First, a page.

After I posted yesterday’s commentary on decision-making, I realized I had a few more thoughts that should have made it into the post. That’s what I get for pushing for a post every day, I guess.
There’s a natural tendency among engineers to question decisions. We do it to ourselves, and we do it to our colleagues. We expect it, and value it. We need it, when we’re collaborating on design, or performing a code review. But this behavior runs counter to rapid decision making, though, and knowing when to suppress it is a valuable differentiating skill.
Yesterday, I wrote some of the reasons why people with a technical background might have trouble making decisions. Now imagine this person has finally made the decision (despite being deeply uncomfortable with having to) and the first thing you say is “Did you consider XYZ?”
Maybe I did consider it, and judged it an unimportant factor. But the fact that you’ve brought it up causes me to second-guess that judgment, my instincts, and my decision. It’s like you came along and hit the reset button on my decision. It’s worse than that. You’ve made me gunshy about making future decisions. Clearly I’m not thinking all the factors through thoroughly enough.
You go back to your desk, happy that you “helped” me. I go back to my desk and continue gnashing my teeth. Neither of us think of what just happened as negative! But it slows the organization down, and negatively impacts future decisions.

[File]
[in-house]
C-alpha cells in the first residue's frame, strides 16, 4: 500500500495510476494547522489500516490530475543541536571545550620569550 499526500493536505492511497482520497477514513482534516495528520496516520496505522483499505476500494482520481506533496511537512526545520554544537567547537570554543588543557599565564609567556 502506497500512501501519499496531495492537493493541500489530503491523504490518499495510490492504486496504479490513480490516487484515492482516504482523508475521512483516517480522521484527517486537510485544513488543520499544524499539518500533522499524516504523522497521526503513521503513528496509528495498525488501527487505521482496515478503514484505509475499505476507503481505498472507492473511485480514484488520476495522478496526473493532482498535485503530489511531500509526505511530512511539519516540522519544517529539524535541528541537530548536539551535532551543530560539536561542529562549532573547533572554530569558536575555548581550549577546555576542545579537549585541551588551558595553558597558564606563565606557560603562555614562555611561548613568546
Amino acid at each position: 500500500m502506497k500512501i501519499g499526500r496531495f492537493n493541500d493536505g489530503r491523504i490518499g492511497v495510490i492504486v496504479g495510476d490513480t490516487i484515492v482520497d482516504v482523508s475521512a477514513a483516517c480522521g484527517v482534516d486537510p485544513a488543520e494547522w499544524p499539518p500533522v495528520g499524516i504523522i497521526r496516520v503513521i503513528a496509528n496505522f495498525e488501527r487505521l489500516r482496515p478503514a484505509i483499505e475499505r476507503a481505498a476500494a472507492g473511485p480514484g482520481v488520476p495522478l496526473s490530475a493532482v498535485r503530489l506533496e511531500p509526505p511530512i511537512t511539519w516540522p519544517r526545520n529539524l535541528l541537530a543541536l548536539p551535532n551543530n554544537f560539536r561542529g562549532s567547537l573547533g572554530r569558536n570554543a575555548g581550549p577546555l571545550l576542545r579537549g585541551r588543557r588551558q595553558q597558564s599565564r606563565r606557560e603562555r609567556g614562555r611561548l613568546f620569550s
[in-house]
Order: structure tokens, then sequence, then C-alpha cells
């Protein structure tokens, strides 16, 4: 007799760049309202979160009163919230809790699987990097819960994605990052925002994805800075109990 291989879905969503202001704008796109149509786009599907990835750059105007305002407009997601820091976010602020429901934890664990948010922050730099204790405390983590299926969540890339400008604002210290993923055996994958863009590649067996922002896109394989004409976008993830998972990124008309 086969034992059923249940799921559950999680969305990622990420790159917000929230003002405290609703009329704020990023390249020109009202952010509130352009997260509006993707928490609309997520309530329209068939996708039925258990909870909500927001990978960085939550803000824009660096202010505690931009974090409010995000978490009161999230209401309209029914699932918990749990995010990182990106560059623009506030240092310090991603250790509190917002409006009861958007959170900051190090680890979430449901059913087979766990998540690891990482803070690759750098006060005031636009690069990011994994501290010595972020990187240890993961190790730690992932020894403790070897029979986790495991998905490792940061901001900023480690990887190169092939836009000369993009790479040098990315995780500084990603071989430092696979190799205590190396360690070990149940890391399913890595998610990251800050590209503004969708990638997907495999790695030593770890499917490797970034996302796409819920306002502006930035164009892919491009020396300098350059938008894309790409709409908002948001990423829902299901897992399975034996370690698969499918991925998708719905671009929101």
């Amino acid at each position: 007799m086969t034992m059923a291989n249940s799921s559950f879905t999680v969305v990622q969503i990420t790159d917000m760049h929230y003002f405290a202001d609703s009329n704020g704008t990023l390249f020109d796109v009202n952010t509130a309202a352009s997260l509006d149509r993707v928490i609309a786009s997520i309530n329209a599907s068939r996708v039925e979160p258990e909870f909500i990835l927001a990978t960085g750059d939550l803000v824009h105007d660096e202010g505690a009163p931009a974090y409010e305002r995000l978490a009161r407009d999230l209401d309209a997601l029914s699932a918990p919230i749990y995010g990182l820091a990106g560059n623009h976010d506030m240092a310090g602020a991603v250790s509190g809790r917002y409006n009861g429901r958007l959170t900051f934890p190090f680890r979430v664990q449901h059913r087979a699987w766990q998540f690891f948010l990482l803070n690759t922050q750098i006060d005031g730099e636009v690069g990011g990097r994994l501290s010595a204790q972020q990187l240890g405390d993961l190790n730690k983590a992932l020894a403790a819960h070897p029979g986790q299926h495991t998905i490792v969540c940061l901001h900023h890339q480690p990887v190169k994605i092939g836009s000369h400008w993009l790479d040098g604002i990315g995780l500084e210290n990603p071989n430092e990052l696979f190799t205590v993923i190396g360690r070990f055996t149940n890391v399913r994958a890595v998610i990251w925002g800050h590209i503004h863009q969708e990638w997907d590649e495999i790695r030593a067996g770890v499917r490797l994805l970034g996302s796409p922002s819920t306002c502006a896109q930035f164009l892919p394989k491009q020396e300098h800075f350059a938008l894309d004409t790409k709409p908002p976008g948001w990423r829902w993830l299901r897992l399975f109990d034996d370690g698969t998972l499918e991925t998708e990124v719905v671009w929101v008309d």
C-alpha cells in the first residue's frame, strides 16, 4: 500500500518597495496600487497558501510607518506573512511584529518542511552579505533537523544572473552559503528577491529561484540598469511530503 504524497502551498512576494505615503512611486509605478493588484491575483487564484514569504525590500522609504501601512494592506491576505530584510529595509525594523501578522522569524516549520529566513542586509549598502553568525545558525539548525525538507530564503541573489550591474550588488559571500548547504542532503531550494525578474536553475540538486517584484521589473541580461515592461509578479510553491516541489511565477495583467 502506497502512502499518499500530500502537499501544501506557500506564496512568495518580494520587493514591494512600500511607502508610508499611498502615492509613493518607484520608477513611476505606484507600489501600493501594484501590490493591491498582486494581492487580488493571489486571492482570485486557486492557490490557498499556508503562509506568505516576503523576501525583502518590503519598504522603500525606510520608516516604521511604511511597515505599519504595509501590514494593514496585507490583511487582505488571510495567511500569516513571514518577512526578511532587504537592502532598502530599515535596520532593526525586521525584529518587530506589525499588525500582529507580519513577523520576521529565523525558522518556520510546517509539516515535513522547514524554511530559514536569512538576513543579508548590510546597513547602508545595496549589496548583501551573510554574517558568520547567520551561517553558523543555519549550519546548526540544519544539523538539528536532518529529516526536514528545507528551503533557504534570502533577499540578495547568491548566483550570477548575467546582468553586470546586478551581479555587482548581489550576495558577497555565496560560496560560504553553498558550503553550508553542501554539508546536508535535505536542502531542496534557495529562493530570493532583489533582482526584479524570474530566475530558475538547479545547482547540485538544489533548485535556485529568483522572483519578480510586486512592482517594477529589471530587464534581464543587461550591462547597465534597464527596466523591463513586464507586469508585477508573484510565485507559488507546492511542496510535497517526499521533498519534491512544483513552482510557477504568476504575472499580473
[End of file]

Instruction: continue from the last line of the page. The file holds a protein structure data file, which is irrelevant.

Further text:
This is probably not something your manager will praise you for or call you out on during a performance review. Your peers might not even notice you doing it. But you have the power to support a decision or to undermine it, every time you’re exposed to one. If your organization (like mine) values decision-makers, you have a responsibility to encourage decisive behavior.
Learn to recognize that moment of choice, and think twice before you exercise your ability to sidetrack a decision. I’m sorry to say that it’s unlikely anyone will thank you for it, but you will learn to appreciate the feeling of enabling success on your team. Not only that, when you do finally push back on a decision, people will know that you’re seriously concerned, not just exercising your engineering instinct of second-guessing everything.
It’s just another tool to keep in your chest and bring out when the time is right.